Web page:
Floral nectar is composed of various components, such as fructose or glucose, which can be visualized using non-specific NMR metabolic profiling. Their distribution is tailored to particular pollinators and thus has a strong influence on the ecosystem. Magnetic resonance microscopy enables tracking the plants metabolism, enabling researches to visualize the formation, transformation, distribution and uptake of the involved compounds to determine the nectar production mechanism
To study the transport of these effects, a magnetic resonance investigation of Anigozanthos, also known as kangaroo paw and catspaw, was carried out. To determine the architecture of tepal nectaries and the connection to the vascular bundle 1H and 13C, images were acquired after labelling the plant in a 500 mM U6-13C glucose solution. The results shown in Figure 2 that the absorbed sugar can be found in the vascular bundles only and is not stored in the tissue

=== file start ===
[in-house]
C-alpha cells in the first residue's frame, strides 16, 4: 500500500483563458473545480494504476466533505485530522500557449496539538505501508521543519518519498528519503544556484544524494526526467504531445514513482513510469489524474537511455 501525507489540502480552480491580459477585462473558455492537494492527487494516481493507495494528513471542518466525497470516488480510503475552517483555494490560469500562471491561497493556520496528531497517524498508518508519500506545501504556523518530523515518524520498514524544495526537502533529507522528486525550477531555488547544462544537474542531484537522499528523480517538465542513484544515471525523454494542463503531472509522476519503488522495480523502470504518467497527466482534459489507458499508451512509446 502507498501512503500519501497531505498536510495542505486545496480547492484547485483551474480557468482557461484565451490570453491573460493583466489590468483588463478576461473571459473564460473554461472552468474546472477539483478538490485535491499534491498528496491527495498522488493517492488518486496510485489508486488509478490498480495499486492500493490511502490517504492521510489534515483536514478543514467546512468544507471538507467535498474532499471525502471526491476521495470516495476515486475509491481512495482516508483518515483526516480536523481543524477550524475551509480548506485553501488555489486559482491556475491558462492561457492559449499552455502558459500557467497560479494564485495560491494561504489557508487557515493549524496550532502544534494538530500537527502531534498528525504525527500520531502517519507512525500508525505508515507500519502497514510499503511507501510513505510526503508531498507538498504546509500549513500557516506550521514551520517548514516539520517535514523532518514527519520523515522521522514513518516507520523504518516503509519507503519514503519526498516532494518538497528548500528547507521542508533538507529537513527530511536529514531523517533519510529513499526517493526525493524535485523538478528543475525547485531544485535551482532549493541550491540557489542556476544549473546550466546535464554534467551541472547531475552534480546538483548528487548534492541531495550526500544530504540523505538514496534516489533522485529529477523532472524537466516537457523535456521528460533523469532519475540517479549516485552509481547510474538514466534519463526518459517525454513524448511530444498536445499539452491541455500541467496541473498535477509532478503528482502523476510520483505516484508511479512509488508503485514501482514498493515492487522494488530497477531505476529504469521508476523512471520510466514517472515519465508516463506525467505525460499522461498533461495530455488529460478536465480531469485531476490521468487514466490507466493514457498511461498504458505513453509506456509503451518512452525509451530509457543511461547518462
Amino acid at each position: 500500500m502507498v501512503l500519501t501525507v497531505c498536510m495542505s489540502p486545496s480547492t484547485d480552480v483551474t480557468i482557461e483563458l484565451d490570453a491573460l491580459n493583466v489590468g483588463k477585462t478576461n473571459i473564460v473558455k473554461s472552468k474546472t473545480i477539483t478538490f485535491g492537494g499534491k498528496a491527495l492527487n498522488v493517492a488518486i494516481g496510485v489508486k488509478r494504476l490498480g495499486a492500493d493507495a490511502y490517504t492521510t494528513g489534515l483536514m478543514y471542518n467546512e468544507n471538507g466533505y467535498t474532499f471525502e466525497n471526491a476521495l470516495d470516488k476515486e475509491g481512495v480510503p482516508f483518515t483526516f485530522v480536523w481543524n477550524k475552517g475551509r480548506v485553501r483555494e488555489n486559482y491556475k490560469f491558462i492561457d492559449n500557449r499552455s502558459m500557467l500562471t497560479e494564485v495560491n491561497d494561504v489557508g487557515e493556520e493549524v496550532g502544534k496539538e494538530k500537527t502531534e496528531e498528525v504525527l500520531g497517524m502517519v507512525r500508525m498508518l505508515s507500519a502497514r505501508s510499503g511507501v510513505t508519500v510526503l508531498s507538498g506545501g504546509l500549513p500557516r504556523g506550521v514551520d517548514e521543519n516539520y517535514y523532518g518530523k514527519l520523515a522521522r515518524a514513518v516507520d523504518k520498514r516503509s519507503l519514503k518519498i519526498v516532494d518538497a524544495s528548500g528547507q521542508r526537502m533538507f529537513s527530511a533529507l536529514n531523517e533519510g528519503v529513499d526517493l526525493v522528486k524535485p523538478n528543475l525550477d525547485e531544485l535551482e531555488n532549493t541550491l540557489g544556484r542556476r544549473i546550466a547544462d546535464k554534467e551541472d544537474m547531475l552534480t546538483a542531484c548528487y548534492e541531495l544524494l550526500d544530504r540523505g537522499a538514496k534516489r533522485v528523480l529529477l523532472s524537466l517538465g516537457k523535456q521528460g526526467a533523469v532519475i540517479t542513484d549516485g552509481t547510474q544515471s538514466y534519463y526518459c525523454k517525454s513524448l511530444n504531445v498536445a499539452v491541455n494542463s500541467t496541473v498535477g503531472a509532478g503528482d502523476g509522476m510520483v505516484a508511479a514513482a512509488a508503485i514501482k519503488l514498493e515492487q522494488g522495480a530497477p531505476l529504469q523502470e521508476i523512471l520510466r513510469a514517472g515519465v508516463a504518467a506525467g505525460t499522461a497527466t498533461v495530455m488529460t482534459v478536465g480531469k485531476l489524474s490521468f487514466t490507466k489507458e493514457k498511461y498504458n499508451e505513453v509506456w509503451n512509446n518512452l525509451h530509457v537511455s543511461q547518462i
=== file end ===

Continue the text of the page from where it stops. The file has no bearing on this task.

Since the concentration of glucose applied to the stem was very high (500 mM) the enzymatic capacity of the stem was not sufficient to convert all glucose to saccharose. This is the reason why unbound glucose can be observed in the 13C spectrum of the stem, shown in Figure 3.
References: Wenzler, M., Hölscher, D., Oerther, T., & Schneider, B. (2008). Nectar formation and floral nectary anatomy of Anigozanthos flavidus: a combined magnetic resonance imaging and spectroscopy study. Journal of experimental botany, 59(12), 3425-3434.